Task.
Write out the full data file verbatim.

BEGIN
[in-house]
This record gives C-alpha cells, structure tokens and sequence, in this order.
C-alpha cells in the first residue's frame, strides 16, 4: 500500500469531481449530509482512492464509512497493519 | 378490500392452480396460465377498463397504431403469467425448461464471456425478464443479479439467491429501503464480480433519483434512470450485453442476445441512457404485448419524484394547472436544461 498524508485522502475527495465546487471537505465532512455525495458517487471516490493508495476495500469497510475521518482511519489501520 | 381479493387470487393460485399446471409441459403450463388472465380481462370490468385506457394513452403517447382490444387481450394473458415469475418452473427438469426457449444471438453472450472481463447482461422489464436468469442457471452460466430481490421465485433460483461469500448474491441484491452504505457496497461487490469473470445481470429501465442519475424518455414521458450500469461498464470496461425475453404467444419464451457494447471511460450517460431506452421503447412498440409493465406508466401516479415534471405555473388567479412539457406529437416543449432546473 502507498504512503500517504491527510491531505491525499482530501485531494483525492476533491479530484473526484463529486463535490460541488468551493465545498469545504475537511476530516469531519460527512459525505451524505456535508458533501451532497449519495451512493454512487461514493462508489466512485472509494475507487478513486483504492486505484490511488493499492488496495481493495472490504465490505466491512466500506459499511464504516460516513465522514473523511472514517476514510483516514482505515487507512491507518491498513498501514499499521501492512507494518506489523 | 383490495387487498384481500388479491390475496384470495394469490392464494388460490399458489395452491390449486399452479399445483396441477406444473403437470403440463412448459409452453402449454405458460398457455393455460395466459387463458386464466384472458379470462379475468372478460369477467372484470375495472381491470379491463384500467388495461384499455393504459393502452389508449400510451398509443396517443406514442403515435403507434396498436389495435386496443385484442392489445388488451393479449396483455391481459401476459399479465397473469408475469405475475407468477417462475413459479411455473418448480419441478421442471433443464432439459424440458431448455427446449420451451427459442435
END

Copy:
[in-house]
This record gives C-alpha cells, structure tokens and sequence, in this order.
C-alpha cells in the first residue's frame, strides 16, 4: 500500500469531481449530509482512492464509512497493519 | 378490500392452480396460465377498463397504431403469467425448461464471456425478464443479479439467491429501503464480480433519483434512470450485453442476445441512457404485448419524484394547472436544461 498524508485522502475527495465546487471537505465532512455525495458517487471516490493508495476495500469497510475521518482511519489501520 | 381479493387470487393460485399446471409441459403450463388472465380481462370490468385506457394513452403517447382490444387481450394473458415469475418452473427438469426457449444471438453472450472481463447482461422489464436468469442457471452460466430481490421465485433460483461469500448474491441484491452504505457496497461487490469473470445481470429501465442519475424518455414521458450500469461498464470496461425475453404467444419464451457494447471511460450517460431506452421503447412498440409493465406508466401516479415534471405555473388567479412539457406529437416543449432546473 502507498504512503500517504491527510491531505491525499482530501485531494483525492476533491479530484473526484463529486463535490460541488468551493465545498469545504475537511476530516469531519460527512459525505451524505456535508458533501451532497449519495451512493454512487461514493462508489466512485472509494475507487478513486483504492486505484490511488493499492488496495481493495472490504465490505466491512466500506459499511464504516460516513465522514473523511472514517476514510483516514482505515487507512491507518491498513498501514499499521501492512507494518506489523 | 383490495387487498384481500388479491390475496384470495394469490392464494388460490399458489395452491390449486399452479399445483396441477406444473403437470403440463412448459409452453402449454405458460398457455393455460395466459387463458386464466384472458379470462379475468372478460369477467372484470375495472381491470379491463384500467388495461384499455393504459393502452389508449400510451398509443396517443406514442403515435403507434396498436389495435386496443385484442392489445388488451393479449396483455391481459401476459399479465397473469408475469405475475407468477417462475413459479411455473418448480419441478421442471433443464432439459424440458431448455427446449420451451427459442435